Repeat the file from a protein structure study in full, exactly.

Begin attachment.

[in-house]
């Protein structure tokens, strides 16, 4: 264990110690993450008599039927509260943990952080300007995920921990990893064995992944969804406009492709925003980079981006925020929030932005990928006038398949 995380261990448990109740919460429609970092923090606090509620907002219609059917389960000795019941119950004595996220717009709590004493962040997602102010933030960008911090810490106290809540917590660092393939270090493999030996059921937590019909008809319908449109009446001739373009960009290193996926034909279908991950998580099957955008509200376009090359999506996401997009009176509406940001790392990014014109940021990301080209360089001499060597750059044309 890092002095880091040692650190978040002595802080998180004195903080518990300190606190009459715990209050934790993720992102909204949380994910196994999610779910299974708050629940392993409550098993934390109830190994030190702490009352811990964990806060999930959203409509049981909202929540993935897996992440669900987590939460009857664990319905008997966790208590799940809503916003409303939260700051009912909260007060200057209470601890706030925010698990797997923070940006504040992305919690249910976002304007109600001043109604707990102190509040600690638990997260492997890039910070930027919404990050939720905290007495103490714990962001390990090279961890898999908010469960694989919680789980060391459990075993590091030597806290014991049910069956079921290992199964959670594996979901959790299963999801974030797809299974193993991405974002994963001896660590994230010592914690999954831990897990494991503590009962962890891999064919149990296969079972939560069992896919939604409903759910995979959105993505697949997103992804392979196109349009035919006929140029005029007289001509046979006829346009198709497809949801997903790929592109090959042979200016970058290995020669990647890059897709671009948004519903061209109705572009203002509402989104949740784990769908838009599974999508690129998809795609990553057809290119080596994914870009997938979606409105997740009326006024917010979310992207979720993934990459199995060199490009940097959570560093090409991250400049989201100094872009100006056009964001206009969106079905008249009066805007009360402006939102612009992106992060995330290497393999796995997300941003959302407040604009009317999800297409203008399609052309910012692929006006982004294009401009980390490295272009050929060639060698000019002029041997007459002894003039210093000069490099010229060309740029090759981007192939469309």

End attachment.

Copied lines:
[in-house]
């Protein structure tokens, strides 16, 4: 264990110690993450008599039927509260943990952080300007995920921990990893064995992944969804406009492709925003980079981006925020929030932005990928006038398949 995380261990448990109740919460429609970092923090606090509620907002219609059917389960000795019941119950004595996220717009709590004493962040997602102010933030960008911090810490106290809540917590660092393939270090493999030996059921937590019909008809319908449109009446001739373009960009290193996926034909279908991950998580099957955008509200376009090359999506996401997009009176509406940001790392990014014109940021990301080209360089001499060597750059044309 890092002095880091040692650190978040002595802080998180004195903080518990300190606190009459715990209050934790993720992102909204949380994910196994999610779910299974708050629940392993409550098993934390109830190994030190702490009352811990964990806060999930959203409509049981909202929540993935897996992440669900987590939460009857664990319905008997966790208590799940809503916003409303939260700051009912909260007060200057209470601890706030925010698990797997923070940006504040992305919690249910976002304007109600001043109604707990102190509040600690638990997260492997890039910070930027919404990050939720905290007495103490714990962001390990090279961890898999908010469960694989919680789980060391459990075993590091030597806290014991049910069956079921290992199964959670594996979901959790299963999801974030797809299974193993991405974002994963001896660590994230010592914690999954831990897990494991503590009962962890891999064919149990296969079972939560069992896919939604409903759910995979959105993505697949997103992804392979196109349009035919006929140029005029007289001509046979006829346009198709497809949801997903790929592109090959042979200016970058290995020669990647890059897709671009948004519903061209109705572009203002509402989104949740784990769908838009599974999508690129998809795609990553057809290119080596994914870009997938979606409105997740009326006024917010979310992207979720993934990459199995060199490009940097959570560093090409991250400049989201100094872009100006056009964001206009969106079905008249009066805007009360402006939102612009992106992060995330290497393999796995997300941003959302407040604009009317999800297409203008399609052309910012692929006006982004294009401009980390490295272009050929060639060698000019002029041997007459002894003039210093000069490099010229060309740029090759981007192939469309």